Calif. governor rejects parole for deadly dentist
– Thu Dec 30, 2:10 pm
FOLSOM, Calif. – Gov. Arnold Schwarzenegger has rejected parole for a Southern California man who killed three of his dental patients in the 1980s by administering fatal doses of a general anesthetic, the man’s attorney said Thursday.
Schwarzenegger made the decision on Dec. 15 even though a panel of appellate court judges and a state parole board favored release for Tony Protopappas, attorney Rich Pfeiffer told the AP.
In late 1983 and early 1984, Protopappas gave fatal doses of a general anesthetic to Kim Andreassen, 23; Cathryn Jones, 31; and Patricia Craven, 13, in his Costa Mesa office.
Protopappas was using narcotics at the time and wasn’t licensed to administer the drug.
Protopappas, 65, has served more than 25 years of his 15 years-to-life sentence for three counts of second-degree murder. A proposition passed by California voters in 1988 gives the governor the power to reverse parole decisions in murder cases.
The governor’s decision wasn’t a surprise, Pfeiffer said. The attorney plans to file another petition with the state’s Fourth District Court of Appeal to overturn Schwarzenegger’s ruling.
The state’s parole board denied parole for Protopappas in 2008. Pfeiffer appealed that decision and the appeals court ruled in March that the former dentist should be freed unless prosecutors could prove he was still a danger to society.
The parole board granted Protopappas his freedom in July.
Protopappas has been a model prisoner and assists in the prison’s dental lab, where dentists have praised his talent, Pfeiffer said.
“Here’s the thing: He’s not a risk because his crime evolved out of being a licensed dentist, which he’ll never be again,” Pfeiffer said.
Schwarzenegger commutes sentence for ex-speaker’s son
Schwarzenegger reduced Nunez’s sentence from 16 years to 7 years.
In May, Nunez and an accomplice pleaded guilty to voluntary manslaughter and two counts of assault with a deadly weapon in connection with the stabbing death of a college student at San Diego State University. They also admitted they used a knife and caused great bodily injury.
Fabian Nunez, a Democrat with whom Schwarzenegger pushed landmark legislation to reduce greenhouse gas houses, is now a political consultant in a firm with Schwarzenegger’s former communications director, Adam Mendelsohn.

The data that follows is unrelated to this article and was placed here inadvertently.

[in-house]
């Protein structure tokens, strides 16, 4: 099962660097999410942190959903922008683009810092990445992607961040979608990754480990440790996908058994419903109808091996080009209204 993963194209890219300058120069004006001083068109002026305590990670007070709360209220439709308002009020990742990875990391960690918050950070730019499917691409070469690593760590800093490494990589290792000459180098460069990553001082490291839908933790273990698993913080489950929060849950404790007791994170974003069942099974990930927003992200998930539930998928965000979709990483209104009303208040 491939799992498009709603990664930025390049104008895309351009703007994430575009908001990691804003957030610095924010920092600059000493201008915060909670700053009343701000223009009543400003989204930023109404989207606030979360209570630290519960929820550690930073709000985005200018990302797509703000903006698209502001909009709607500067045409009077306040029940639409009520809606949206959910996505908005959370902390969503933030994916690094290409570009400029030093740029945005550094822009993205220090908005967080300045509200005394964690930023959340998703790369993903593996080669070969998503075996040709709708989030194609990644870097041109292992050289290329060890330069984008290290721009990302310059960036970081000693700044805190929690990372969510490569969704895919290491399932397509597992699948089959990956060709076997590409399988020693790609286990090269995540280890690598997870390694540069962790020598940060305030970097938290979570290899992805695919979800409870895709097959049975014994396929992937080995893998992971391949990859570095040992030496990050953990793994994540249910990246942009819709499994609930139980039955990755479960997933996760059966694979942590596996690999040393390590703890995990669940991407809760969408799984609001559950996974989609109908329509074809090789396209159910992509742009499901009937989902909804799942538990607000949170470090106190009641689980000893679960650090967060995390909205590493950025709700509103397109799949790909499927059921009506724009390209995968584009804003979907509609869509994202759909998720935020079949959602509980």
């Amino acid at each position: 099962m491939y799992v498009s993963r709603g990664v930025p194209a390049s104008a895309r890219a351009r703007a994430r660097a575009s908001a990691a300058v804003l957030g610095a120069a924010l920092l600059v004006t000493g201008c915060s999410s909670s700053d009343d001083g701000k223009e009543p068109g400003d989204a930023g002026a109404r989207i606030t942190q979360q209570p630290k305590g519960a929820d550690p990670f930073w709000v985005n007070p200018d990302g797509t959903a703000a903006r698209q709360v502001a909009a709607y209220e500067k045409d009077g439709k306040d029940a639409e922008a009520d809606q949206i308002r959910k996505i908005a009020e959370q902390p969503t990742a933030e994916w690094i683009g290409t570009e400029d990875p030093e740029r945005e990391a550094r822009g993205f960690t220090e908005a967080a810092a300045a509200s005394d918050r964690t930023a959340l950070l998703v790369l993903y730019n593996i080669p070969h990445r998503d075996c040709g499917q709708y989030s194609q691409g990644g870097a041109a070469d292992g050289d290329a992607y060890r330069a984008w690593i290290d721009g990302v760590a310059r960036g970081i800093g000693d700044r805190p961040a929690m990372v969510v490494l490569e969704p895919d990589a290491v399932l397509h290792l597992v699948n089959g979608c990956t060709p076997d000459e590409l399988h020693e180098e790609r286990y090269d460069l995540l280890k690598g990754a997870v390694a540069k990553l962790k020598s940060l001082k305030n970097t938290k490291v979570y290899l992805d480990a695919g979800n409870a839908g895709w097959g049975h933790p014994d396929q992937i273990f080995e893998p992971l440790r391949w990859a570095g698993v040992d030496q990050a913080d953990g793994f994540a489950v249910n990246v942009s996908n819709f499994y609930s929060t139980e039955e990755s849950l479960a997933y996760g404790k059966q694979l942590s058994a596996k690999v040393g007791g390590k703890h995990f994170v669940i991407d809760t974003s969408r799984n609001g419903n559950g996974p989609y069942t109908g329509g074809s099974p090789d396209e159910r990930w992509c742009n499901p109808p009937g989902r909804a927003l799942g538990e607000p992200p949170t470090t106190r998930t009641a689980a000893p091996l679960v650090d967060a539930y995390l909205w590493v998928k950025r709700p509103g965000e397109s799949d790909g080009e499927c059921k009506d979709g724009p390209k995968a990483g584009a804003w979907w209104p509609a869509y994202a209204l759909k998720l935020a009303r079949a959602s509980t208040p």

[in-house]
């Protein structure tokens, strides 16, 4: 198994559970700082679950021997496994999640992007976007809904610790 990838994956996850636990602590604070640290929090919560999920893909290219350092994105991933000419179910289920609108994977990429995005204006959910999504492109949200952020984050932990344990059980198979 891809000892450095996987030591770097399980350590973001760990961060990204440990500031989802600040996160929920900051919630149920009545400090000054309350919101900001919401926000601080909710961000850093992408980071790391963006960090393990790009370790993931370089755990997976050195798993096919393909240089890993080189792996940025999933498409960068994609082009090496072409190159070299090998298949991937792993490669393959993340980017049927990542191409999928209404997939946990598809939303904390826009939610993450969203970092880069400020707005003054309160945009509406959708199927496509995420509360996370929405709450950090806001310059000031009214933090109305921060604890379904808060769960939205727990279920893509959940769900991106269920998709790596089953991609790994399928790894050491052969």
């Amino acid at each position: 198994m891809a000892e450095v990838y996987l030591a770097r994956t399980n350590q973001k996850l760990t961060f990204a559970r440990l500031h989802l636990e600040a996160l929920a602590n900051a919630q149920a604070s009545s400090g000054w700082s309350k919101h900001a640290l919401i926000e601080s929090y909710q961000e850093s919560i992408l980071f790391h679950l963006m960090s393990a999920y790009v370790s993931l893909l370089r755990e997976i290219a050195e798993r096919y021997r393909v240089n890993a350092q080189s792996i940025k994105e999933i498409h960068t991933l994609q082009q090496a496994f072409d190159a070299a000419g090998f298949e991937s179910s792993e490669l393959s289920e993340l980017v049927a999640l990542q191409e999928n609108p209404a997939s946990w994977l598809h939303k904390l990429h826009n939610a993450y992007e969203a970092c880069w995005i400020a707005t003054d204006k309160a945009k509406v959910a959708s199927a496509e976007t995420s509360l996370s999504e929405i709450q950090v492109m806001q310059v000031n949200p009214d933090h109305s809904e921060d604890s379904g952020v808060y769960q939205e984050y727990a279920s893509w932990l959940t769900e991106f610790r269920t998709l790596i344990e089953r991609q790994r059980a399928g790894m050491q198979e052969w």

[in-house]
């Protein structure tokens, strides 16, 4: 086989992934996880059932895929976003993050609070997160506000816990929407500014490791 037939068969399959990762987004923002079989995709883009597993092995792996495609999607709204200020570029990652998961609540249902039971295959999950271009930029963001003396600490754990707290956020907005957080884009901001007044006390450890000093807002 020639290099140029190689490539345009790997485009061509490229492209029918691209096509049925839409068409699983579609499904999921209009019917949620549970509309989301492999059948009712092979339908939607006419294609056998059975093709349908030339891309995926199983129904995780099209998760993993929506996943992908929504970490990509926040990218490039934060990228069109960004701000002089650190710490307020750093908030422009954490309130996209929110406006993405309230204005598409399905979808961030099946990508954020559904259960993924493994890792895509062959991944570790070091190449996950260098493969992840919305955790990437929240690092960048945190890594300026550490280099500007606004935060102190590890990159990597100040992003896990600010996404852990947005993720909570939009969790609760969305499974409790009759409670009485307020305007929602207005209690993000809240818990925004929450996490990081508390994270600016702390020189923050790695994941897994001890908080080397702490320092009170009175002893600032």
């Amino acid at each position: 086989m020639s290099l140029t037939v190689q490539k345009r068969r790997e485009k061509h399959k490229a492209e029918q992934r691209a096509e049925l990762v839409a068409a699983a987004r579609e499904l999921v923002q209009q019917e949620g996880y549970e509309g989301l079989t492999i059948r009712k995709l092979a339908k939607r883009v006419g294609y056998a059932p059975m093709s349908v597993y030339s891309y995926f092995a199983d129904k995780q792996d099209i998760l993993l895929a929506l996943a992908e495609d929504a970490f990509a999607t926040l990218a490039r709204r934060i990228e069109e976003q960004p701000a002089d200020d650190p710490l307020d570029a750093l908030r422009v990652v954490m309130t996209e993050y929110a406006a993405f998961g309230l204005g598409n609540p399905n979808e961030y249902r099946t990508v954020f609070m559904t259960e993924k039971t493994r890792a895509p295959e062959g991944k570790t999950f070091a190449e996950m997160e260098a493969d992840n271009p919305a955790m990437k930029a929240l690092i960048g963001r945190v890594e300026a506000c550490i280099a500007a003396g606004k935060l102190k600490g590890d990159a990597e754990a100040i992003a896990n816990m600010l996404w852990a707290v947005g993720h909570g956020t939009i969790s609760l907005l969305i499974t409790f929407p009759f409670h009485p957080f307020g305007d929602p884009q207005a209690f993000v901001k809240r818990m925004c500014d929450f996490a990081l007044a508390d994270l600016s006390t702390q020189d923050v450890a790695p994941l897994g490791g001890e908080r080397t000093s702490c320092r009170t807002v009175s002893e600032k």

Yee: Unfortunately, there are others also deserving of a more appropriate sentence
SAN FRANCISCO – Today, Senator Leland Yee (D-San Francisco) commended Governor Arnold Schwarzenegger (R-Los Angeles) for one his final acts as Governor – granting clemency to Sara Kruzan, who was sentenced to life without the possibility of parole at the age of 16 after the shooting death of her pimp in 1994. Yee had urged Schwarzenegger to reduce her sentence, which today he commuted to 25 years to life with the possibility of parole.
Yee, who is also a child psychologist, has long-advocated for abolishing life without parole sentences for youth and last month, he reintroduced legislation (Senate Bill 9) to allow courts to review such cases after 10 years, potentially allowing some youth offenders to receive a new minimum sentence of 25 years to life.
“I applaud the Governor’s action and the hard work of some many to highlight this case,” said Yee. “Unfortunately, there are many more Sara Kruzans out there who are also deserving of a more appropriate sentence.”
No other country in the world outside of the United States allows children to be sentenced to life without parole (LWOP). In contrast, there are approximately 275 people in California serving LWOP for crimes they committed as kids.
“The case of Sara Kruzan demonstrates why we should never sentence a child to life without the possibility of parole – a sentence to die in prison,” said Yee. “The neuroscience is clear; brain maturation continues well through adolescence and thus impulse control, planning, and critical thinking skills are not yet fully developed.”